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New Report: DIA Art Worth More Than $4.6 Billion

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A couple looks at a painting at the Detroit Institute of Arts (DIA) on September 3, 2013. (Credit: Andrew Burton/Getty Images)

A couple looks at a painting at the Detroit Institute of Arts (DIA) on September 3, 2013. (Credit: Andrew Burton/Getty Images)

DETROIT (WWJ/AP) – An art market advisory company says treasures in Detroit’s art museum eyed for sale by some creditors in the city’s bankruptcy could be worth $4.6 billion — but likely would fetch much less at auction.

Artvest Partners LLC also says a forced liquidation of 60,377 pieces in the Detroit Institute of Arts could bring in closer to $1.1 billion.

The report was commissioned by the city and the museum as ammunition against some Detroit creditors and will likely play a major role in next month’s bankruptcy trial.

The report also is broader than an earlier appraisal that placed the value of 2,800 city-owned pieces at between $454 million and $867 million.

Anne Marie Erickson, Chief Operating Officer at the DIA, says selling the art is easier said than done. She says the value of the art market is fluid — plus, there’s the litigation.

“Many people who gave works of art to the Detroit Institute of Arts did that with restrictions,” Erickson told WWJ Newsradio 950. “And those restrictions indicate that the art cannot be sold.”

“All of that will go into court,” she said, “and many of those works of art will come off the table; you won’t be able to sell them. They’ll either go back to the donor or be disposed of in another way.”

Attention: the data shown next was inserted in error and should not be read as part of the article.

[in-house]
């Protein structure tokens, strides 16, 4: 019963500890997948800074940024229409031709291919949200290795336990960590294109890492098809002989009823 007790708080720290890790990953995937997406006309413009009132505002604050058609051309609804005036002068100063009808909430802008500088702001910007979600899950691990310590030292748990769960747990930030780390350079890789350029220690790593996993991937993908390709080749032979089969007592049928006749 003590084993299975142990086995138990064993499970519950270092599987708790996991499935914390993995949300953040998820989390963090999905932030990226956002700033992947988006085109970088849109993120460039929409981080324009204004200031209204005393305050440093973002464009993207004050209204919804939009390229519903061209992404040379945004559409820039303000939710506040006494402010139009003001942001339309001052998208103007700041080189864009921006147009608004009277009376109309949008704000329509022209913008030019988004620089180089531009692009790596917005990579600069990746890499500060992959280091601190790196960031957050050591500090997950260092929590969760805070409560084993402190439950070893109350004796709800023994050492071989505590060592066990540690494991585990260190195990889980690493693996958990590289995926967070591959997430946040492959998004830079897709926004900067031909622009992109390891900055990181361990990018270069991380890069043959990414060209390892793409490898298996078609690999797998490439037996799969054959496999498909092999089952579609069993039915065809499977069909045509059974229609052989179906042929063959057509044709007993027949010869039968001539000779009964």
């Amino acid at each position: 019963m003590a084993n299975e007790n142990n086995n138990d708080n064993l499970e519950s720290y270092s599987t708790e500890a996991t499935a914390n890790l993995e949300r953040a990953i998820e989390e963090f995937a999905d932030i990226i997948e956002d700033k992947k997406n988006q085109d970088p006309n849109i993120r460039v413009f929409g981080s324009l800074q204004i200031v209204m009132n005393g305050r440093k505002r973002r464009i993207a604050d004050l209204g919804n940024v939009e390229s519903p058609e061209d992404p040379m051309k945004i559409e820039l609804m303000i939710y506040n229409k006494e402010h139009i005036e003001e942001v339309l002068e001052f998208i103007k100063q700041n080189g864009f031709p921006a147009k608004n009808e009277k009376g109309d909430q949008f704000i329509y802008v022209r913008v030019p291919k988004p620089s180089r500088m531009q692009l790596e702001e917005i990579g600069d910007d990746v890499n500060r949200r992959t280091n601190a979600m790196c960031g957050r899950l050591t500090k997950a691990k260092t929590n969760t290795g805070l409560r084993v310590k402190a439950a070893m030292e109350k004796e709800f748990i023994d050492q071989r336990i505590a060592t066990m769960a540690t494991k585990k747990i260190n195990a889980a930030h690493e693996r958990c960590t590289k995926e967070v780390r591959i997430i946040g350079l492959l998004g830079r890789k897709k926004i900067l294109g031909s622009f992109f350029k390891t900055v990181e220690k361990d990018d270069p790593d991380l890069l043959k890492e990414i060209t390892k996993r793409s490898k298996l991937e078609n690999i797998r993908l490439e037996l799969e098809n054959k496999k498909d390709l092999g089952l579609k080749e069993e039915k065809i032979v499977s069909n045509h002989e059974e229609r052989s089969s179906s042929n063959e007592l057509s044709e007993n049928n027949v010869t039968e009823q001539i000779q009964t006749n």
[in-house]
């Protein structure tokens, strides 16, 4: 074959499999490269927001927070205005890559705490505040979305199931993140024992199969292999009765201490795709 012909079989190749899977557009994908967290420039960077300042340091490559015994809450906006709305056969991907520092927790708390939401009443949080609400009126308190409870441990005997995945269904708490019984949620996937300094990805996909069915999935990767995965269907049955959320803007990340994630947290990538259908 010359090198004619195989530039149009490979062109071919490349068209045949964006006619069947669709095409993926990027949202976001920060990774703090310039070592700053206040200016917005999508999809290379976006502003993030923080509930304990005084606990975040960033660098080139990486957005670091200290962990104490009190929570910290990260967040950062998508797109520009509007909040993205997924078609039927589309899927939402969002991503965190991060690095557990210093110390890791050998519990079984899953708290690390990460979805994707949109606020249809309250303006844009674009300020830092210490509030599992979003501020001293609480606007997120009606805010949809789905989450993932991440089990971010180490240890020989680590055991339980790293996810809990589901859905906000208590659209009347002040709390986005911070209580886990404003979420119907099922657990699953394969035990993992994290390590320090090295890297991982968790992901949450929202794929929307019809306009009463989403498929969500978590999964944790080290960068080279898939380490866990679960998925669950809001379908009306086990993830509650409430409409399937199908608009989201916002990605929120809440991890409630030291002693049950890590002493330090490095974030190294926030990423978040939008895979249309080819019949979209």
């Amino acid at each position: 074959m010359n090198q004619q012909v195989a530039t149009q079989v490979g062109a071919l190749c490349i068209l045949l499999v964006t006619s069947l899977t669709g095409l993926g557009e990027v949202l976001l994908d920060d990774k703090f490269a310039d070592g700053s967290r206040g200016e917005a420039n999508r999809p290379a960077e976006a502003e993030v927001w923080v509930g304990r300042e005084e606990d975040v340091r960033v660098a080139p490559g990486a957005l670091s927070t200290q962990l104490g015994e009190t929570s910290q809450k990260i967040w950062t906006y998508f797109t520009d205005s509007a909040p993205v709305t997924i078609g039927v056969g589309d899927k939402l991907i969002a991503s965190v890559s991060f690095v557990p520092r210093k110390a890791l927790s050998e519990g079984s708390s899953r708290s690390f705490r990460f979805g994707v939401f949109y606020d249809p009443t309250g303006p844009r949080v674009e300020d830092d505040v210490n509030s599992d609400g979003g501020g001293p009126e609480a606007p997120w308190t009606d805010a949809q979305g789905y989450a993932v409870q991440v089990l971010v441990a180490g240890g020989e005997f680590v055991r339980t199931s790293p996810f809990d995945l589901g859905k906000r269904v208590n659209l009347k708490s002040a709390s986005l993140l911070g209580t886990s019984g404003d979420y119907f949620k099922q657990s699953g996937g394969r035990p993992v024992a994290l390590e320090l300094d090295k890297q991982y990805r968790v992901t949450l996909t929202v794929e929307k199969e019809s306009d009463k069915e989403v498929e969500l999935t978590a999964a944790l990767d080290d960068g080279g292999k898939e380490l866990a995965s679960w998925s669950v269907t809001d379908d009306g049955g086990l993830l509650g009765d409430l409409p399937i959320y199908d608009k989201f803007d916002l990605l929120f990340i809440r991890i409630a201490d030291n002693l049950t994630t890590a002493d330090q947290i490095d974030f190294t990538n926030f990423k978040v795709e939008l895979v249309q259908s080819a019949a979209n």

The state, private foundations and Detroit automakers have promised more than $800 million to bolster threatened retiree pensions while staving off a sale of the art.

This latest comes after, early this spring, Federal Judge Stephen Rhodes rejected a request from creditors for a court order allowing them hands-on access to DIA art.

The creditors are owed, in total, around $1.4 billion; and their attorneys claimed they needed to take the art down off the walls in order to more closely examine it and determine its worth.

Rhodes told creditors they were welcome to buy a ticket to the museum and view the art just like anyone else.

[Detroit Bankruptcy: Complete Coverage]

TM and © Copyright 2014 CBS Radio Inc. and its relevant subsidiaries. CBS RADIO and EYE Logo TM and Copyright 2014 CBS Broadcasting Inc. Used under license. All Rights Reserved. This material may not be published, broadcast, rewritten, or redistributed. The Associated Press contributed to this report.

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